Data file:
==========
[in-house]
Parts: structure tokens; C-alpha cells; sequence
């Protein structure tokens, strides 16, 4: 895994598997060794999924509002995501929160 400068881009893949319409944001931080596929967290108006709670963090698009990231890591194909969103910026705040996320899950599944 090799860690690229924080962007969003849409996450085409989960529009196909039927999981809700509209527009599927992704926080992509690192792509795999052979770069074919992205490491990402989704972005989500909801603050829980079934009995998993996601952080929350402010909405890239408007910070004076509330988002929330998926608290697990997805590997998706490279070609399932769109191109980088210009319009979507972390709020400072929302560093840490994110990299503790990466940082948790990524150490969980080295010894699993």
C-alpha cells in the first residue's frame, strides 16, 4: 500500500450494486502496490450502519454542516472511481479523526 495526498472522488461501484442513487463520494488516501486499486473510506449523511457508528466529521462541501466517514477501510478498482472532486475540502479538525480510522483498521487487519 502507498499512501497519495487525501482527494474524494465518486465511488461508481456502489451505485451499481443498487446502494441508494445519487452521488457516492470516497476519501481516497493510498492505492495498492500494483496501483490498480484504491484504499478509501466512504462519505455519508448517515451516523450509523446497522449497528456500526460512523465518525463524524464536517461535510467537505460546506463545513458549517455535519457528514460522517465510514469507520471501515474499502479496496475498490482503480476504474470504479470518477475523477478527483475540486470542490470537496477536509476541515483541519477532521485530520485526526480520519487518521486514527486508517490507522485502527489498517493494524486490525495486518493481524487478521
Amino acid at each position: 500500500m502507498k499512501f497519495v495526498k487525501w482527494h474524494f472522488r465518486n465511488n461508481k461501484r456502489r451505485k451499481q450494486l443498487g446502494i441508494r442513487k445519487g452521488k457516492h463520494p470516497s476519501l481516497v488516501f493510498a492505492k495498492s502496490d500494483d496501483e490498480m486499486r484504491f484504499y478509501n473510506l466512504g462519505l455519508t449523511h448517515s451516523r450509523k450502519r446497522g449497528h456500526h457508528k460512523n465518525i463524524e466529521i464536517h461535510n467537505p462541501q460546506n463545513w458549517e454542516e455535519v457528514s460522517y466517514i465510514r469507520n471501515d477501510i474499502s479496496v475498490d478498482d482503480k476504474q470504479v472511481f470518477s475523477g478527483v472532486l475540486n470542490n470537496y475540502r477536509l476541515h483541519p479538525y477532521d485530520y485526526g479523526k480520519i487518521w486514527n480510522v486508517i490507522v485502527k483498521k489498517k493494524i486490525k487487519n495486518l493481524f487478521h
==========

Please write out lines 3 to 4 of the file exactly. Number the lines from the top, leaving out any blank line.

């Protein structure tokens, strides 16, 4: 895994598997060794999924509002995501929160 400068881009893949319409944001931080596929967290108006709670963090698009990231890591194909969103910026705040996320899950599944 090799860690690229924080962007969003849409996450085409989960529009196909039927999981809700509209527009599927992704926080992509690192792509795999052979770069074919992205490491990402989704972005989500909801603050829980079934009995998993996601952080929350402010909405890239408007910070004076509330988002929330998926608290697990997805590997998706490279070609399932769109191109980088210009319009979507972390709020400072929302560093840490994110990299503790990466940082948790990524150490969980080295010894699993």
C-alpha cells in the first residue's frame, strides 16, 4: 500500500450494486502496490450502519454542516472511481479523526 495526498472522488461501484442513487463520494488516501486499486473510506449523511457508528466529521462541501466517514477501510478498482472532486475540502479538525480510522483498521487487519 502507498499512501497519495487525501482527494474524494465518486465511488461508481456502489451505485451499481443498487446502494441508494445519487452521488457516492470516497476519501481516497493510498492505492495498492500494483496501483490498480484504491484504499478509501466512504462519505455519508448517515451516523450509523446497522449497528456500526460512523465518525463524524464536517461535510467537505460546506463545513458549517455535519457528514460522517465510514469507520471501515474499502479496496475498490482503480476504474470504479470518477475523477478527483475540486470542490470537496477536509476541515483541519477532521485530520485526526480520519487518521486514527486508517490507522485502527489498517493494524486490525495486518493481524487478521